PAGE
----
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Review: Breaking Dawn, Part 2
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By Stephen Browne
Steve Browne is an award-winning reporter and columnist who entered journalism by accident while living and working in Eastern Europe from 1991 to 2004. He is the author of two books for English students: \x34Word Pictures: English as it is REALLY ...
Rants and Raves
Steve Browne is an award-winning reporter and columnist who entered journalism by accident while living and working in Eastern Europe from 1991 to 2004. He is the author of two books for English students: Word Pictures: English as it is REALLY Used, published in Belgrade, Yugoslavia and Novosibirsk, Russia, and English Linguistic Humor: Puns, Play on Words, Spoonerisms, and Shaggy Dog Stories. In 1997 he was elected an Honorary Member of the Yugoslav Movement for the Protection of Human Rights. He is currently living in his native Midwest, which he considers the most interesting foreign country I have ever lived in.
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By Stephen W. Browne
Dec. 3, 2012 12:01 a.m.

Note: This was published in the print-only weekend supplement of The Marshall Independent. Last year I reviewed “Breaking Dawn, Part 1.”
I went to see “Breaking Dawn – Part 2” on the understanding that I’d have to go into Witness Protection if I panned it.
Well OK, not that bad.
So at the end of BD1, Bella Swan (Kristen Stewart), now Mrs. Edward Cullen after she and her vampire boyfriend Edward (Robert Pattinson) married and conceived a child.
Bella had an unusually difficult labor after a full-term pregnancy lasting a few weeks, gave birth to a daughter Renesmee (Mackenzie Foy), and was saved only at the last moment by being “turned” into a vampire.
The child and Native American werewolf Jacob Black (Taylor Lautner), the third wheel in the Edward-Bella-Jacob love triangle imprinted on Renesmee, thus neatly resolving the triangle.
Fortunately Renesmee is healthy and a bit precocious. As in grows to be six or seven-year old sized in a month or two precocious. This is going to continue to full maturity, and stop, this isn’t a case of progeria. The good news is, Jacob isn’t going to have to wait too long to have a physically mature soul mate.
The bad news is, they attract the attention of the Volturi, a coven of vampires so wise and powerful they rule the vampire world from Volterra, Italy, a country not especially known for vampire folklore.
The vampire losers in the ancient wars of domination are Romanians (who somehow have Slavic accents), from the country most known for vampire legends. It also turns out there are Turkish vampires and Amazonian Indian vampires.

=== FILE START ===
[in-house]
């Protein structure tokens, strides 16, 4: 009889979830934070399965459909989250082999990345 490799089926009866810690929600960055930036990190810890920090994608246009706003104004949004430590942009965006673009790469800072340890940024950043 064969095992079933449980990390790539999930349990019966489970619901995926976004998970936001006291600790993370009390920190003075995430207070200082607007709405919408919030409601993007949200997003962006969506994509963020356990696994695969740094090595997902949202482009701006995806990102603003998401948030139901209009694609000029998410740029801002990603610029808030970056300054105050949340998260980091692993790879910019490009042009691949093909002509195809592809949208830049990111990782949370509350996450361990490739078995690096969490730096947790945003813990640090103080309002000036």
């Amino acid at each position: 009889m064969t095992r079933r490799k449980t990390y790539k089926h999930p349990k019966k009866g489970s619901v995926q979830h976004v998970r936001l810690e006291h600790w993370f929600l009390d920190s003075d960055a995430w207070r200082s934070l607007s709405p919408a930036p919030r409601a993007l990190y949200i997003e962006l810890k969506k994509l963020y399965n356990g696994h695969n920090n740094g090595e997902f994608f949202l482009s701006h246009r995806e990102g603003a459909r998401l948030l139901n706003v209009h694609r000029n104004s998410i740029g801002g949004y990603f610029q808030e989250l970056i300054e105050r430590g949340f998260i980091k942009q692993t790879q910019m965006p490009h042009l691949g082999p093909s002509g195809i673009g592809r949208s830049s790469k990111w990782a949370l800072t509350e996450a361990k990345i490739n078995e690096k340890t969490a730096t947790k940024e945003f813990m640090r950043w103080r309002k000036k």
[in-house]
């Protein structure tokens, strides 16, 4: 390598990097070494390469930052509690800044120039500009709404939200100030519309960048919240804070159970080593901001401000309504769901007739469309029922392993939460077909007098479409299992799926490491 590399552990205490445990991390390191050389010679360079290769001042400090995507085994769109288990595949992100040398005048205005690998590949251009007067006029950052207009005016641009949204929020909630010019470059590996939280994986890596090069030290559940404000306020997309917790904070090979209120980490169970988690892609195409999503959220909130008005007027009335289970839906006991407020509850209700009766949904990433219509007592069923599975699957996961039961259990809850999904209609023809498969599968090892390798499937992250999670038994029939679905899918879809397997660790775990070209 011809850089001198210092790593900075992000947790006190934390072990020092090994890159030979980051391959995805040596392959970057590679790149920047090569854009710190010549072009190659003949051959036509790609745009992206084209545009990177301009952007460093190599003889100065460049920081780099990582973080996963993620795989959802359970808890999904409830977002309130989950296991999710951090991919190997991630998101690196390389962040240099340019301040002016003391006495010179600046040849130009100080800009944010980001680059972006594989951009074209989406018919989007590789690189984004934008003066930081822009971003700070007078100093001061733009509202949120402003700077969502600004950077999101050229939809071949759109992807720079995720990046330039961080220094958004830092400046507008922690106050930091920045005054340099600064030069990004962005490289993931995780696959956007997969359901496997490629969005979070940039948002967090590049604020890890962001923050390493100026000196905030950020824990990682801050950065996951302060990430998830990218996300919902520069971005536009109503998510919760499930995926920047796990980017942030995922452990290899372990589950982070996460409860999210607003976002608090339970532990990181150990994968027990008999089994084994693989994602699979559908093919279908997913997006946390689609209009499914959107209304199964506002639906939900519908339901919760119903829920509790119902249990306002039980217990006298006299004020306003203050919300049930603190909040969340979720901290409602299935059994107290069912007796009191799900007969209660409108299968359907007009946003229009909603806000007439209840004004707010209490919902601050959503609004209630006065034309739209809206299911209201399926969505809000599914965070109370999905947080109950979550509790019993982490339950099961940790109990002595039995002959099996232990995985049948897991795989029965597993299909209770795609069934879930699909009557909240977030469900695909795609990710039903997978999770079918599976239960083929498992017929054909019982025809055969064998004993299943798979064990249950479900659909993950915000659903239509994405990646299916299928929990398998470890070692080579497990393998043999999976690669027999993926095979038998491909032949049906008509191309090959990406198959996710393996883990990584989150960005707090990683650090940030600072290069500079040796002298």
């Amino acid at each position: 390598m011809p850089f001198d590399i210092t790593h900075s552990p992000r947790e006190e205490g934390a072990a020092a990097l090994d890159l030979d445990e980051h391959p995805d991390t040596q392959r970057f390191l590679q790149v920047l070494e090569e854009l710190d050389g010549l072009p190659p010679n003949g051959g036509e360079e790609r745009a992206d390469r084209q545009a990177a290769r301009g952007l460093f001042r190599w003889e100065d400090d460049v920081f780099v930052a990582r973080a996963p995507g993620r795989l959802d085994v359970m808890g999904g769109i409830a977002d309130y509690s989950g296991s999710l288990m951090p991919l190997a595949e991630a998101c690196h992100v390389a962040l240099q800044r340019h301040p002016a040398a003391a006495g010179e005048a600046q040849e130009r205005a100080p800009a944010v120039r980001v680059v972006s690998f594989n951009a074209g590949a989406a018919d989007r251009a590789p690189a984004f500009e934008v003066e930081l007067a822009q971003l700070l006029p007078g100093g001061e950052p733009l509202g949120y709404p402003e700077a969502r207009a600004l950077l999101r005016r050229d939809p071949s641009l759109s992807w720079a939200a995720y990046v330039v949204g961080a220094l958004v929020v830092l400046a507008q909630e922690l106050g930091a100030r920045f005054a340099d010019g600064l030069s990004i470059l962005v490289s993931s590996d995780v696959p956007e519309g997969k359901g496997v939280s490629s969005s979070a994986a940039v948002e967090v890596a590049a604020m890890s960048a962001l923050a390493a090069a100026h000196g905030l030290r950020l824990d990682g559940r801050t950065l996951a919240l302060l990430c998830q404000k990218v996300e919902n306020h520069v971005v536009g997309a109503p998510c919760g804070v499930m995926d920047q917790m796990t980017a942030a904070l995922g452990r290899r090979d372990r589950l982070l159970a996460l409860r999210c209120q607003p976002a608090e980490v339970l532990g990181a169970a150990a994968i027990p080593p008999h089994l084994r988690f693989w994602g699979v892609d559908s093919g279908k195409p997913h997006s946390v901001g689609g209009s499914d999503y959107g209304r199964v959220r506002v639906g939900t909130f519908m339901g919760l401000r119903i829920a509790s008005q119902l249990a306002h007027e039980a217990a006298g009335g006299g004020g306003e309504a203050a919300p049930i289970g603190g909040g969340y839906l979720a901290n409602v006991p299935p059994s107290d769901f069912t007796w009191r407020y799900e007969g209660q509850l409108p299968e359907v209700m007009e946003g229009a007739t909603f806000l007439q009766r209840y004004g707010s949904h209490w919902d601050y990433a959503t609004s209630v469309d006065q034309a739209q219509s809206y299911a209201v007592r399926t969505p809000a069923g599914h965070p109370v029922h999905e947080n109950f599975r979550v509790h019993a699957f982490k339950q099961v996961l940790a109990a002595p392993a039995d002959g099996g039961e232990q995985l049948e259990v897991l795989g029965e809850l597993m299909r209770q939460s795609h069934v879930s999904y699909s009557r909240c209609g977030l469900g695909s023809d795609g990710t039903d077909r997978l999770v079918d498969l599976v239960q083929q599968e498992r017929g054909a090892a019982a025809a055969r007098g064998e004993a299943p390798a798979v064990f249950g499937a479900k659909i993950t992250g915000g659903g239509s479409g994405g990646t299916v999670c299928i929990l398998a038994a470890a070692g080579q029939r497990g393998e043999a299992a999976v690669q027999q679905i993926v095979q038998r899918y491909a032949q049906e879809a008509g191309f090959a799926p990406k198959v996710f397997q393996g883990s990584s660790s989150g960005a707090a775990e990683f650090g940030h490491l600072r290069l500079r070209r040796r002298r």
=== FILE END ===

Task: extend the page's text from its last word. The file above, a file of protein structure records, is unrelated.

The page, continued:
The Volturi it seems, are informed Renesmee is an immortal child, turned into a vampire by the classic method of being bitten by one.
OK this is pretty blatantly derivative of “Interview with the Vampire” but you’ve got to admit it’s pretty scary. Think of a child with superhuman strength, speed, and an uncontrollable thirst for blood throwing a tantrum.
Small wonder the Volturi condemn all such children to death. And for real chilling, you see the Volturi vampire Jane (Dakota Fanning) hardly out of childhood herself, casually tossing a child into a bonfire.
Alice Cullen (Ashley Green) whose special power is visions of the futures that might be, sees the Volturi on the march against the Cullen coven. The Cullens gather allies in an attempt to convince the Volturi that Renesmee is not an abomination, and for a battle if it comes to that. Jacob and the Quileute tribe of Native American werewolves join them.
Meantime Alice bugs out.
All this sets the scene for the final confrontation with the Volturi, led by Aro (Michael Sheen) who is a kinda cool villain. His villainy is of the smarmy sociopath kind who kills you with a sorrowful look of regret on his face. Sort of like that Italian organization The Black Hand, who used to apologize as they killed their victims.
BD2 has its moments. There are two moments of comic relief, though you’ll miss them if you blink.
When Jacob refer to Renesmee as “Nessie” Bella screams at him, “You nicknamed my daughter after the Loch Ness Monster!”
Before the confrontation with the Volturi, American Patriot and Revolutionary War veteran vampire Garrett (Lee Pace) turns to the lovely Slavic vampire Kate (Casey LaBow) with a profession of love.
“Woman, if we live through this I’ll never leave your side,” Garrett vows.
“Now you tell me,” Kate mutters.
So what’s right with this film? Other than the fact it’s over now I mean.
Visually, it’s beautiful. The scenery is stunning and the cinematography does it justice.
Makeup, some of these vampires are really weird-looking.
What’s wrong with it?
Edward and Bella have no on-screen chemistry. The skyrocket vampire sex that is too dangerous for humans seems nonetheless kind of tepid. Not like the sublimated sex in the old Hammer Films that terrified my adolescence.
And admit it, don’t you want to see it at least partly because Kristen Stewart wiped her nose on Robert Pattinson’s heart in public?
And what gives? Alice is way more beautiful than Bella, and Jacob way more masculine looking than Edward. And at the climactic scene, it turns out that Alice is the strongest, cleverest, most powerful of all. It makes you wonder why this is all about Edward and Bella at all.
The plot devices are derivative, not a sin in itself. The half-vampire child sired by a vampire on a human woman is right out of the Bloodrayne series, itself from a video gameThe ending is kind of a cheat, “And they all lived happily ever after” once saved by a gimmick the movies had not set up before, though the books might have.
If you’re a Twilight fan, you’ll love it to pieces. If you’re not, well it’s not terrible.

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